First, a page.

An apparent blast of Co2 gas descends Mammoth Mountain in June 2020 - Click for larger image (https://jamesmcgillis.com)Horseshoe Lake tree-kill area is caused solely by CO2 flowing up from the ground. Other than warning visitors not to walk their dogs into depressions or to lie down in the Horseshoe lake area, the ongoing asphyxiation risk to humans and animals is accepted as “normal”.

Continuing up the road, we arrived at the parking area for what used to be “Chairlift #2”. As with most landmark names recognizable from the early days of the Mammoth Mountain Ski Area, the old “double chair” was replaced with a mega chairlift named “Stump Alley Express”. In late June, there was not a trace of snow near the parking area, but there was plenty of weather activity. As we approached on Minaret Road, a huge cloud of volcanic ash and dust descended the mountain and across the road. With my vehicle window open, the tiny shards of glass and volcanic dust filled the interior and pitted the front window.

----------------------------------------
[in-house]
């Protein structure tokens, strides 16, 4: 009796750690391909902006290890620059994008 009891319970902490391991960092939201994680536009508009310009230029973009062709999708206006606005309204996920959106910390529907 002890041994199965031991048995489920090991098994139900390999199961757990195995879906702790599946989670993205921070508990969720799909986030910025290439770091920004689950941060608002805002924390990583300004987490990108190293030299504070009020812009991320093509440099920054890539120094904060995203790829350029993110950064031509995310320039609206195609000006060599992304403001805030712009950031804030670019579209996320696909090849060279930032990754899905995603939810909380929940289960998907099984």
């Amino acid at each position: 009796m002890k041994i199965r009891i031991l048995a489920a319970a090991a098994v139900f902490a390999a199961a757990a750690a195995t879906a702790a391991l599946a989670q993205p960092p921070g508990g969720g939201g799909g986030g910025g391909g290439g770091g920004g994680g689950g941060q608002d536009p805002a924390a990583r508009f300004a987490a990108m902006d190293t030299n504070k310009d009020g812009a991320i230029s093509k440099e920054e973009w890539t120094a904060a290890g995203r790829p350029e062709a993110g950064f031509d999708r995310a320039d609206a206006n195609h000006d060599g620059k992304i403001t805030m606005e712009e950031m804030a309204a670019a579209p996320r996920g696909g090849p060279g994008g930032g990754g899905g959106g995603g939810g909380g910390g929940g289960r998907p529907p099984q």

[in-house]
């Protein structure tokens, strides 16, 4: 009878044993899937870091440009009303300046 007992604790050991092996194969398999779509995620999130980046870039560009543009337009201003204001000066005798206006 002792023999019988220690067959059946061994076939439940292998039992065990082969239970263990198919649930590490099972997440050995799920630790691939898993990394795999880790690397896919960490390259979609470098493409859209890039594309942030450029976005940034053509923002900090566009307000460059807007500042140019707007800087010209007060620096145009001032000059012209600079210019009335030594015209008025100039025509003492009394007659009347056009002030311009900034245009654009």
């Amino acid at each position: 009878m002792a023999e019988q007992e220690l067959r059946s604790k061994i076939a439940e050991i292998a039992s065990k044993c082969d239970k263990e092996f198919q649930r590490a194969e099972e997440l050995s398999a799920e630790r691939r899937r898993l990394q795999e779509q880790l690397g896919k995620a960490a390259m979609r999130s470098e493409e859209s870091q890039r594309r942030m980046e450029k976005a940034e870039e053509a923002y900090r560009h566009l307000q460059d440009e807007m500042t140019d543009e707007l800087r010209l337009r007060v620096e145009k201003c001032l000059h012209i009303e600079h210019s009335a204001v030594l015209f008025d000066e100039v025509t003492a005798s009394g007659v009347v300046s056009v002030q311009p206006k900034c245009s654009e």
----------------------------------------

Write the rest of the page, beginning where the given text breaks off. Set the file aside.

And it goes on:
Mammoth Mountain, as seen from the smoky peak in 2015 is subject to both wildfire smoke and toxic gas emissions coming directly from the mountain - Click for larger image (https://jamesmcgillis.com)In all, three waves or vortices of volcanic dust descended the mountain and across the road. At that time, I did not know that the Mammoth Mountain Fumarole was almost directly above our location. Therefor, I did not realize that we may have witnessed a CO2 gas emission from the mountain. As the toxic gas descended the slope, it mixed with the air, kicking up even more dust and volcanic glass particles. After seeing how violent a relatively small gas emission from the fumarole could be, I pondered what an actual pyroclastic flow from Mammoth Mountain might look like. Unless preceded by smaller "warning events", a larger eruption would leave no time to search for the “Volcanic Escape Route”, let alone a “Scenic Loop” leading to supposed safety at Highway 395. In past years, smoke from fires and elevated CO2 levels had made us gasp for breath at Mammoth Lakes. Luckily, this time the volcanic dust cloud passed by without too much damage. To see a short video of the incident, click HERE.